Guitron declined to say how many police officers were at Coachella, but the 2012 editions of the fest boasted 270 officers, many contracted from other jurisdictions. The figure was released in documents Goldenvoice filed with Indio in its application to extend Coachella through 2030.

But if guests were looking to party early Friday, musically they were given sounds for napping, save perhaps for the reggae punk wackiness of Tokyo Ska Paradise Orchestra. Local band the Neighbourhood is building a little buzz, and the members spoke from the stage of having once saw Arcade Fire and promising to themselves that they could make Coachella.

It was a sweet story, and it was even better still to hear the band pull from hip-hop and R&B; threads when it comes to crafting its grooves. Yet songs didn’t build so much as settle. Granted, this was a limited sample size, and in the hot sun this came off as largely easygoing rock that recalled a tougher take on the easygoing pop of Maroon 5, thanks largely to the addition of more atmospheric guitar work.

The aforementioned Shouting Matches, featuring Justin Vernon of Grammy best new artist nominee Bon Iver, were more fun, with ‘70s-inspired garage rock ditties with a roots rock bent. At times one expected the band to launch into a cover of Bachman-Turner Overdrive. But Vernon’s scratchy voice was perfectly suited for the AM radio vibe.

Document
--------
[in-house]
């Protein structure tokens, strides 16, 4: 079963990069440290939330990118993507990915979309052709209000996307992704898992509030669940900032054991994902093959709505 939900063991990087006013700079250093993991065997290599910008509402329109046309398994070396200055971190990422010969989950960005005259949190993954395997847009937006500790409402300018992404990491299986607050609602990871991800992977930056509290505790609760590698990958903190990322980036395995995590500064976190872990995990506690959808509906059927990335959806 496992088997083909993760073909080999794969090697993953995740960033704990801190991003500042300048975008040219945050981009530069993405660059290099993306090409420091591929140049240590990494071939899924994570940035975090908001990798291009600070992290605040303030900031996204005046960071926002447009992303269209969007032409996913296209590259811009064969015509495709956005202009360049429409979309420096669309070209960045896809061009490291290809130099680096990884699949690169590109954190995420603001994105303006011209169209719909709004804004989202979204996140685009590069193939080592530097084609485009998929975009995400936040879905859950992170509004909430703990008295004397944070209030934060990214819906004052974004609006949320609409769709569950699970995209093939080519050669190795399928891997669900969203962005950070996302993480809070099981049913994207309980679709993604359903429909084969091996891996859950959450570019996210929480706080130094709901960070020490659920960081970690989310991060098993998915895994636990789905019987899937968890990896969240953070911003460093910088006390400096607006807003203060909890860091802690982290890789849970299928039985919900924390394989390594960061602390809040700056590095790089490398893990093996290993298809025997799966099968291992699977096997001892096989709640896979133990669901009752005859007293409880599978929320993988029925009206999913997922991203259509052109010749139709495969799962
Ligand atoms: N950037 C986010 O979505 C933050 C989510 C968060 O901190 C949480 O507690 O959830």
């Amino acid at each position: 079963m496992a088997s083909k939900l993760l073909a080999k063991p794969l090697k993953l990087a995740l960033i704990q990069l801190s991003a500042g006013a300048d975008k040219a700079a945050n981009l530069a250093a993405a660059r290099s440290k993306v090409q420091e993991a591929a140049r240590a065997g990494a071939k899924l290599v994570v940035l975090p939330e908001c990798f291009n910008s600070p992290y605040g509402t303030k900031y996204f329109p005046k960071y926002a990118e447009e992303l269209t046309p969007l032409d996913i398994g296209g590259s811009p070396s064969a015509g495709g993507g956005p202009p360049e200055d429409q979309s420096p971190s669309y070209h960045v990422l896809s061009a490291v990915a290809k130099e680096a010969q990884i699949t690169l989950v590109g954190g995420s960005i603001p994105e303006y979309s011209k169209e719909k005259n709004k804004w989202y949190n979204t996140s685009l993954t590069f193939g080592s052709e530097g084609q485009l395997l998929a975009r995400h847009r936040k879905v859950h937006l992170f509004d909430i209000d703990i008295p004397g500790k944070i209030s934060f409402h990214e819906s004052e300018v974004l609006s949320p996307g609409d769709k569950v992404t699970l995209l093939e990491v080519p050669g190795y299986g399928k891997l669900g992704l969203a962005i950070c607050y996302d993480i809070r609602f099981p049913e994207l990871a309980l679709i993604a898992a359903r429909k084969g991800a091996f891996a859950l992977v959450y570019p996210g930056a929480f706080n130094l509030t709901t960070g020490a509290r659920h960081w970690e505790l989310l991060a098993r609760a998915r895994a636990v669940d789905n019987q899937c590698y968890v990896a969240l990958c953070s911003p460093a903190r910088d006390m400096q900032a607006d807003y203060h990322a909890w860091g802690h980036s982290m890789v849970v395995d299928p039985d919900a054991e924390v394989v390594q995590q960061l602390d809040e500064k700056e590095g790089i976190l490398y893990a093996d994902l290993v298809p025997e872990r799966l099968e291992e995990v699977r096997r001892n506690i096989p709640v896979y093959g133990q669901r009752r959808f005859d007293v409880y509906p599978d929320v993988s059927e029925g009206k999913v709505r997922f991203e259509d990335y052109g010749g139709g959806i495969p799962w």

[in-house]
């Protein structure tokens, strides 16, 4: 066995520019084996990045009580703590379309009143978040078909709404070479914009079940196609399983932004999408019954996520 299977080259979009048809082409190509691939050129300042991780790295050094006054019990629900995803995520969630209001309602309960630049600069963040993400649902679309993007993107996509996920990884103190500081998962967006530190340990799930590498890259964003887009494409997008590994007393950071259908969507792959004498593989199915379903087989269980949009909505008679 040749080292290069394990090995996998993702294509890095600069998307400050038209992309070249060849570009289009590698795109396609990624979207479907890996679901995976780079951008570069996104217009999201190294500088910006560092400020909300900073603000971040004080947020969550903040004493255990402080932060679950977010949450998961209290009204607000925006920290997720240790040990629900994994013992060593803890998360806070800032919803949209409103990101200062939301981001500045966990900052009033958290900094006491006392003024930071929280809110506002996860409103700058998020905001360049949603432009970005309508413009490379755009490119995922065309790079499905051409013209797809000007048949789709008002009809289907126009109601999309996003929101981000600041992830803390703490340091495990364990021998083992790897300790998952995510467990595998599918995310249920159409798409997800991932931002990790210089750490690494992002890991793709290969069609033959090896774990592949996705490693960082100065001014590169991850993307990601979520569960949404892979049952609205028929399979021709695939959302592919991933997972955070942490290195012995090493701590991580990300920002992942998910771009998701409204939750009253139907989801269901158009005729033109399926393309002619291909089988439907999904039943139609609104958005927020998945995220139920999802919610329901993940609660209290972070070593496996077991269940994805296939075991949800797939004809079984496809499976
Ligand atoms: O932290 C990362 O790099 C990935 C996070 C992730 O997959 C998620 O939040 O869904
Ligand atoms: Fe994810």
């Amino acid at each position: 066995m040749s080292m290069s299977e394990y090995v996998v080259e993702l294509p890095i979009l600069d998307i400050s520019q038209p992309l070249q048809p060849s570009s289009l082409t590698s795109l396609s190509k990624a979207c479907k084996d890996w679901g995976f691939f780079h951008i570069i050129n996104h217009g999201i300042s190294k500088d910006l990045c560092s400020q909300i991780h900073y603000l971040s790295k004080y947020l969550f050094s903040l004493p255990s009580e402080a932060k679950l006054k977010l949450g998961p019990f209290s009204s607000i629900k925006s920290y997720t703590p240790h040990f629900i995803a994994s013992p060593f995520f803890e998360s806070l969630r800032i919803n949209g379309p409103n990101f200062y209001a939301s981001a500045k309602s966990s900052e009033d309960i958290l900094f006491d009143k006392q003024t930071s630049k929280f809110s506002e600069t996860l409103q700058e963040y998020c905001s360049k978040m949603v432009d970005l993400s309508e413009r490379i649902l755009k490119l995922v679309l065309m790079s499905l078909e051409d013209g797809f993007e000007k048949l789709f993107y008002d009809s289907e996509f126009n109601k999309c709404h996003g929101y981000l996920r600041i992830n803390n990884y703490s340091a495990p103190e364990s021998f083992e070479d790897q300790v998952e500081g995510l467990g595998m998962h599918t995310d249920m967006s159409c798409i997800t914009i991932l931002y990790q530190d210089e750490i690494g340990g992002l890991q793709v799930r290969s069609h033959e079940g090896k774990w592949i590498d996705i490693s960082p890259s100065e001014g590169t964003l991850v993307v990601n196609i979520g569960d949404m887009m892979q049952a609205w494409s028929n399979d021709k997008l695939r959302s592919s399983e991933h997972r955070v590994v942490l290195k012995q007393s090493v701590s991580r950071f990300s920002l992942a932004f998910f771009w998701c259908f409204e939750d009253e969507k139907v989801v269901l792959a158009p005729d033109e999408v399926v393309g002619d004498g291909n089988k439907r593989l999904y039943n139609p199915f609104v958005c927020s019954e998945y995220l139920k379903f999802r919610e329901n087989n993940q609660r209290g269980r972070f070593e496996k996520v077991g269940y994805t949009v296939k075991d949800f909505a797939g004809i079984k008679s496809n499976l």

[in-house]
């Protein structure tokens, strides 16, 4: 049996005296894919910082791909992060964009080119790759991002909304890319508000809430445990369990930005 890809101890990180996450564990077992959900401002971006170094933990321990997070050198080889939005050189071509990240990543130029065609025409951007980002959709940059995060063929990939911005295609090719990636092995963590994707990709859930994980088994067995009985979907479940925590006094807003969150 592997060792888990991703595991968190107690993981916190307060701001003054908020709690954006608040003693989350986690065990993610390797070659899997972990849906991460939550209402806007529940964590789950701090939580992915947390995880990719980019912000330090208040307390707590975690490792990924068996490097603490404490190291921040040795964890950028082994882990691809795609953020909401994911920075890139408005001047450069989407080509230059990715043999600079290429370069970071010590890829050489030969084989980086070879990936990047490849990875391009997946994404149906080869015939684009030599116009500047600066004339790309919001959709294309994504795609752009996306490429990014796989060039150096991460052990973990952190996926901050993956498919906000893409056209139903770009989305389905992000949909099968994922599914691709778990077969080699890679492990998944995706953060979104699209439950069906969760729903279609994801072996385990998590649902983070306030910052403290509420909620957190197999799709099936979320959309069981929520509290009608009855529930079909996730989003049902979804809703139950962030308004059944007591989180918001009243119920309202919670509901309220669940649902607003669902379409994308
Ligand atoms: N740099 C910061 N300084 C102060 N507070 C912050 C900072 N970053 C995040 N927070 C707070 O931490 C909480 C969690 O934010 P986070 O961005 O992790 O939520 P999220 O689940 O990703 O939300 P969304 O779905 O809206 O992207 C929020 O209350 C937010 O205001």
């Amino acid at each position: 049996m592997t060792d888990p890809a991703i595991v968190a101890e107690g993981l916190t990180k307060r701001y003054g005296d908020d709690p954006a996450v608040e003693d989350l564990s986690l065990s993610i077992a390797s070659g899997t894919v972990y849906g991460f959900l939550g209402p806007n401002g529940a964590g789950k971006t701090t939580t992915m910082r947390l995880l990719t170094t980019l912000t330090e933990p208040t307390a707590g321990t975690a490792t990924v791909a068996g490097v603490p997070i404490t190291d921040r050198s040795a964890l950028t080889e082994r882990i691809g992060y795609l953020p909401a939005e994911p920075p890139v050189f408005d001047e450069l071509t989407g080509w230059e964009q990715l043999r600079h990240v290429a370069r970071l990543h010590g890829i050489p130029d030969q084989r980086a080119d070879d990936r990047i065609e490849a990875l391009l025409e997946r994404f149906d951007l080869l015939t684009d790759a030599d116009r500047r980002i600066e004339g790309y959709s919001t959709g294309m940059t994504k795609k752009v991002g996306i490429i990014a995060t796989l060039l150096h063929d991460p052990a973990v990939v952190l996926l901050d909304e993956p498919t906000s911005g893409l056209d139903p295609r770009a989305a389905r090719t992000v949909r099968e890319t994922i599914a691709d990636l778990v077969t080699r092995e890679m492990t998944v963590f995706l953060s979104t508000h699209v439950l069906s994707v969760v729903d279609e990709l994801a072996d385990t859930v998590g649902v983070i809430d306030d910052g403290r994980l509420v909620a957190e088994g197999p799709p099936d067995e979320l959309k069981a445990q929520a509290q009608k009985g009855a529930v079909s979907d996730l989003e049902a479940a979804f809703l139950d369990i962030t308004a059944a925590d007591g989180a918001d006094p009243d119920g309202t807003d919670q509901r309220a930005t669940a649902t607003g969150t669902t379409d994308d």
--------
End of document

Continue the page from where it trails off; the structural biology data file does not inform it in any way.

Next door, Youth Lagoon, a band built around Trevors Powers, took a more otherworldly approach. When Youth Lagoon isn’t concocting Haight-Ashbury-ready keyboard ornamentation, Powers’ voice becomes more a Muppet-like screech. It’s better when it’s lost in the sounds, and Youth Lagoon has the ability to surround him with melodies that can turn his voice into another instrument.

The snap of a rattlesnake-like tail will signal the herald of another layer being added to the Flower Power verses, and if Coachella this year wasn’t going to provide any grand statements in light of a national tragedy, Youth Lagoon was at least going to take listeners on a magical mystery tour.